uuglypher wrote:Hi, Steve,
This is an infra-red image and, as such, is the result of exposing the sensor ONLY to light of the near-infrared spectrum. All wavelengths of visible light have been blocked and only the near-infrared wavelengths have been passed by the R72 filter screwed on the lens. So the filters you mention would have no effect.
Most digital cameras have an IR-blocking filter in front of the sensor and it must be removed if you wish to use that camera for IR photography. The camera I use (Sony DSC-F828) allows that IR-blocking filter to be taken out of the optical path with a flip-ofa-switch.

Although there are various ways of atttempting to digitally "fake" the appearance of true IR imagery, the result are, to those accustomed to IR imagery, just pale, pathetic imitations of the real thing.

Dave

So much to learn - so much fun doing it! S-
"Take photographs, leave footprints, steal hearts"

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Post by uuglypher » Mon Jul 10, 2017 7:33 am

St3v3'

This is a different tack in addressing your question:
"If you don't mind me asking, can this effect be achieved through filters, such as filtering the blue with yellow or orange? I've always been curious."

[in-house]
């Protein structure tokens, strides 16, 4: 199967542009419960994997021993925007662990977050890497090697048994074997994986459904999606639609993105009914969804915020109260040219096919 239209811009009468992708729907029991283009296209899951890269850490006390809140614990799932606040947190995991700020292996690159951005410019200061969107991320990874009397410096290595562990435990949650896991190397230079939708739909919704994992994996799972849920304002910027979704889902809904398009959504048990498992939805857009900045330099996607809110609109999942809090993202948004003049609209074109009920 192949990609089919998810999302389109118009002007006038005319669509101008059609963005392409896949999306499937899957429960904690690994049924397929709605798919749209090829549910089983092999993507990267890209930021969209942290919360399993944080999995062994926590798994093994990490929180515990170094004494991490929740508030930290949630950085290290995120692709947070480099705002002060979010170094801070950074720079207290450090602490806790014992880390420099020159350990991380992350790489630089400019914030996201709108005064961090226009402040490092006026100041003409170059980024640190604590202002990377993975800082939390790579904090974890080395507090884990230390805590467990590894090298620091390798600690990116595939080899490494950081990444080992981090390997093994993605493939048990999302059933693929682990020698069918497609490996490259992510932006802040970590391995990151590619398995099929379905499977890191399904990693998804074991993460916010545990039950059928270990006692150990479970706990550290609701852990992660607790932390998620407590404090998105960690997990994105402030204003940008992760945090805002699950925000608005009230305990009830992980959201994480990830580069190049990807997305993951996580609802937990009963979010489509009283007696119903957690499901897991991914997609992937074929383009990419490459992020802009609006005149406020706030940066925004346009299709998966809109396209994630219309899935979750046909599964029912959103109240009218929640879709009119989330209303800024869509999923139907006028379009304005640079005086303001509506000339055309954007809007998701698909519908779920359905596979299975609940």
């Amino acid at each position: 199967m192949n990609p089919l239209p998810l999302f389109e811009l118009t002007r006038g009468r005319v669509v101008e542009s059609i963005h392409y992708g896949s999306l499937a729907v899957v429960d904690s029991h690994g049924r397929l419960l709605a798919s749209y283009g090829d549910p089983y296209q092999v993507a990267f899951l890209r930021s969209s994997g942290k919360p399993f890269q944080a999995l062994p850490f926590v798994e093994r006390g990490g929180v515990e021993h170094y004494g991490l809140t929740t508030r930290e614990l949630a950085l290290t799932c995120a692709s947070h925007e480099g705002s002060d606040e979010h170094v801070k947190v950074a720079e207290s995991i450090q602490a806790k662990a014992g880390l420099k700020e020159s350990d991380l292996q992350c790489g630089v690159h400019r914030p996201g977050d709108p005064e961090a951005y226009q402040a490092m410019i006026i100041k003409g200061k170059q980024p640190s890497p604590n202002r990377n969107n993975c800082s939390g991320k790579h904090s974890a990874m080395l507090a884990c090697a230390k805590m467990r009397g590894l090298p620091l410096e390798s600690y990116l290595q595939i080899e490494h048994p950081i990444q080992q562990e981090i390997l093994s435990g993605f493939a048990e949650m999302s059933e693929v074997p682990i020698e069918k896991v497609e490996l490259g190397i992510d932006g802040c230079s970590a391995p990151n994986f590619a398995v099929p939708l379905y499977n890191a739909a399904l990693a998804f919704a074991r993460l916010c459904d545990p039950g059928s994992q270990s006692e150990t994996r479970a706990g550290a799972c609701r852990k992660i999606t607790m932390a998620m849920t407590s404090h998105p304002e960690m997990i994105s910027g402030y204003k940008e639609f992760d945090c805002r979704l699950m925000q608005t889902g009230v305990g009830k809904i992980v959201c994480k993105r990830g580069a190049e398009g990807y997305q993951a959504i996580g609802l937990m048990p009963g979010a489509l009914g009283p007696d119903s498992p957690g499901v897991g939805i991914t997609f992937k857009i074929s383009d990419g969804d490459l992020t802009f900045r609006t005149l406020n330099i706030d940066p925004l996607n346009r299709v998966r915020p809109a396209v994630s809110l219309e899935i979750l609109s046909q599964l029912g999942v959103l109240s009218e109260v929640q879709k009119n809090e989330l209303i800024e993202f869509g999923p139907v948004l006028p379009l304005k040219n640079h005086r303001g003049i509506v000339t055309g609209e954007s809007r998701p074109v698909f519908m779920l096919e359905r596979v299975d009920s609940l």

If you are asking about real world filters..you know the kind...different densities and colors...each passing light of a particular set of characteristics relative to color (Hue), "richness" (saturation), and value/tone/brightness (Luminosity) then, yes, of course.
First you must assure that your digital camera's IR-blocking filter is removed from in front of the sensor, and that a filter blocking our normal visual wavelengths is in front of your lens.

If, on the other hand, you are referring to "digital filters" available in some image processing applications that are used to produce "faux infra-red " images, I've yet to see any that can mimic the effects of true infra red imagery.

Personally, as one who grew up in photosentive emulsion photography, filters were real' material "things"...sheets of colored glass or plastic, each varying in limiting transmission of certain colors of light, or of brightness of light ( neutral density filters) . To me , it is strange to refer to a digital control slider that proportionately darkens an image by digital means as a "variable neutral density filter"... or to call the "HSL" algorithm triad ( Hue, Saturation, Luminosity") a set of "filters"!!!???? Howzabout simply digital controls by which Red, Blue, and Green can individually be varied in hue, saturation, and value/tone/brightness?

Just opinion based on experience by which one's sense of color and color control developed.

I hope that helps.

Dave

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Post by St3v3M » Mon Jul 10, 2017 3:28 pm

uuglypher wrote:I hope that helps.

Dave

This does and I appreciate the help!

I tend to think In-Camera first, but am always amazed how much can be done In-Post. There's so much to learn and so much fun doing it! S-
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Post by rmalarz » Mon Jul 10, 2017 8:32 pm

Dave, this one worked out really well. Nicely done.
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Post by Matt Quinn » Mon Jul 24, 2017 1:41 am

Dave, This makes me want to try infra-red. Great range of tones. Wonderful negative space. Room for the grain to grow. Matt